Save The Great South Bay has been contacted by a number of people from all over Long Island who interested bringing organic lawn care to their communities.
Here’s how we can help:
We will be happy to supply you with whatever materials you want, in quantity, whether on Organic Lawns or on Long Island Water Issues. A school principal just asked for some for his teachers, who could then teach the Middle School kids. I replied that we could supply enough for every person in town if need be. We would also bring in people to speak about the town’s local environmental issues, and how best to tackle them.
Water Matters, a new video streamed show, just launched. Here is Friday’s episode with Prof Chris Gobler of Stony Brook, a major authority on why are waters are sick and what we need to do to heal them. There will be ten episodes between now and May 6th where I’ll be interviewing the top environmentalists on Long Island. We will be adding in other videos from other groups so that the public can become more educated. What is happening on Long Island — with 500,000 cesspools / septic tank leaching nitrogen into the groundwater, triggering massive algal blooms in all our bays and many of our ponds, is the biggest environmental crisis no one has heard of in this country. We are hoping video will raise awareness to where it needs to be.
With a Strong Group on Facebook. We have almost 2600 members, and it is growing very quickly now around the issue of going organic. There are people who are members of Save The Great South Bay in every town on Long Island.
With the Best Organic Landscaping and Habitat Restoration Talent We Can Find
The Perfect Earth Project is a tremendous organization that advocates for and designs organic yards. They will be working closely with us in our local efforts to build communities around organic yard care. Here in my suburb, I see many fine lawns, hear often the roar of the leaf blower, see those yellow hazard signs dotting these lawns. But I don’t see many bugs, and few birds. Whole gated communities with practically nothing living in them except human beings because they have the place sprayed and fertilized, the clippings and the leaves all carted off when that’s what your yard needs for food. A town stops spraying pesticides. Lawn clippings are mulched into the lawn. Leaves too. The soil, finally, is fed properly. Soon, there are a lot more bugs. With them come the birds. Local plantings bring back the native creatures. Watch nature reawaken one yard at a time. In time, watch the local waters improve.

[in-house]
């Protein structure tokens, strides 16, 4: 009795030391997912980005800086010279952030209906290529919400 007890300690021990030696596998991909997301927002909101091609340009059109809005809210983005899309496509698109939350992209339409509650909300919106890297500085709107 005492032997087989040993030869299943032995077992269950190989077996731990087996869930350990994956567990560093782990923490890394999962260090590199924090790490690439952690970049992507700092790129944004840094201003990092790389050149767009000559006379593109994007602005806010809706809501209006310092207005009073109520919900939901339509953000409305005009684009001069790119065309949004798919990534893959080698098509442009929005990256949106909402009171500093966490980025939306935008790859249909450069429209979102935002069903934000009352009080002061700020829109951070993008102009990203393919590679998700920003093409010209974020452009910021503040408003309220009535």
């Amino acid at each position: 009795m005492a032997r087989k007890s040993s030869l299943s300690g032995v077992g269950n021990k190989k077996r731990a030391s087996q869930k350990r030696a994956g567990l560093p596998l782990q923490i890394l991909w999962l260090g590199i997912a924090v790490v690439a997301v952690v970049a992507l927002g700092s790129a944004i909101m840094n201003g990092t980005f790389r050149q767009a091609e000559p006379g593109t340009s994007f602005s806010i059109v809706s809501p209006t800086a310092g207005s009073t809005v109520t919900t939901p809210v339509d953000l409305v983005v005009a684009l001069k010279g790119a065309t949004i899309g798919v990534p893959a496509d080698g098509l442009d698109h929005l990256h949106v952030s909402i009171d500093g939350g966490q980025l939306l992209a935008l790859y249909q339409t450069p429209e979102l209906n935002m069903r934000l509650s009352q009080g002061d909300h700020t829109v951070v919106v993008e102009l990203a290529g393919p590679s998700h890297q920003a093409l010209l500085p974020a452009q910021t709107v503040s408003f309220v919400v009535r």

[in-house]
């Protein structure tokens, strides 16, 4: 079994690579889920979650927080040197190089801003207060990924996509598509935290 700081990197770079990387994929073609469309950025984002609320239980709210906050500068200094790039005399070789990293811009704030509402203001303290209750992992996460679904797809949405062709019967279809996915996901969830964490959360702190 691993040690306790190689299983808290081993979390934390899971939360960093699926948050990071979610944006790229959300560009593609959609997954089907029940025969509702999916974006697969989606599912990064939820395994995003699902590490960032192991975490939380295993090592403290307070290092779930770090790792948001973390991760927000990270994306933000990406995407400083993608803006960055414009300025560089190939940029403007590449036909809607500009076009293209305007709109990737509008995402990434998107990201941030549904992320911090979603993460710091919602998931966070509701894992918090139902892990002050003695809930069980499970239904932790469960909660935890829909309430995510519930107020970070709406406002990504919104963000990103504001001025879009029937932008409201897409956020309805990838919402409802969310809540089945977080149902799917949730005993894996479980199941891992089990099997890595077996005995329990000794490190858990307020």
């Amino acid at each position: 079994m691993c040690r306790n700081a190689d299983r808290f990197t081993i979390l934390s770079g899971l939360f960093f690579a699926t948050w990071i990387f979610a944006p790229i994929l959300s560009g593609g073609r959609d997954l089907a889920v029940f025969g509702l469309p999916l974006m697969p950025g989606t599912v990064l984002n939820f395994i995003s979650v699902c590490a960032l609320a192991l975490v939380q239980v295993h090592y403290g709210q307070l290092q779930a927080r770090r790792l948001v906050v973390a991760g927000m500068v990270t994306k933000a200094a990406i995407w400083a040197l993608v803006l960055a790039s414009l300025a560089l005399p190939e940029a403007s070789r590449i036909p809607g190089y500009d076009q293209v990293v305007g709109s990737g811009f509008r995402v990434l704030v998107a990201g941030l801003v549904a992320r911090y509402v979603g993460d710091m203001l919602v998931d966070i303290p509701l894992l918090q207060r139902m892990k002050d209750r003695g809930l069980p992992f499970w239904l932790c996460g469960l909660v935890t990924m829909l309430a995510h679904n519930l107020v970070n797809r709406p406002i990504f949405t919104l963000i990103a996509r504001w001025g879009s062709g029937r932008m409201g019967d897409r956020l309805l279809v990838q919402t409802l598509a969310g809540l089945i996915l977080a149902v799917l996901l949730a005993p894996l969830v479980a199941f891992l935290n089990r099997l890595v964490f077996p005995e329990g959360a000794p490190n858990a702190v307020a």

If you have a landscaper, you can always just hire one who will do your organic lawn care for you. Register all the local organic resources for your community here.
By Speaking With You, and Holding Public Meetings
The local membership of Save The Great South Bay will help you in your local effort to raise awareness. We will come speak to your community about the local environment and how it may be improved.
By Finding The Best Web Tools Available For Local Environmental and Civic Groups
Here for instance is a map of the Sayville area. We are planning to use the map to inventory local environmental issues around Sayville. As we get started on that, we could help you run the same kind of project in your town. Where is there illegal dumping? Where are the outfall pipes? Where do I recycle? Where are the sustainable businesses in town?
Contact us if you need to get started. Tell us for instance how much literature you’d need
- The Great South Bay Paddle Board Race – Poetry in Motion - August 27, 2018
- Sayville Creek Defenders — Braving The Elements - August 19, 2018
- Where to Find “Drink The Bay Clean” - July 17, 2018
- A Trip To Blue Island Oyster Farm - July 4, 2018
- Announcing The Miriam Brown Community Stewardship Awards - June 8, 2018
- South Shore Paddleboards: A Friend of SGSB! - May 24, 2018
- True Blue: “Drink The Bay Clean” Is A Beer For The Bay - May 24, 2018
- Seeking Apprentice Oysterers - May 24, 2018
- Introducing The Creek Defender Program - May 24, 2018
- We All Care About Where We’re From — Saving The Bay - May 24, 2018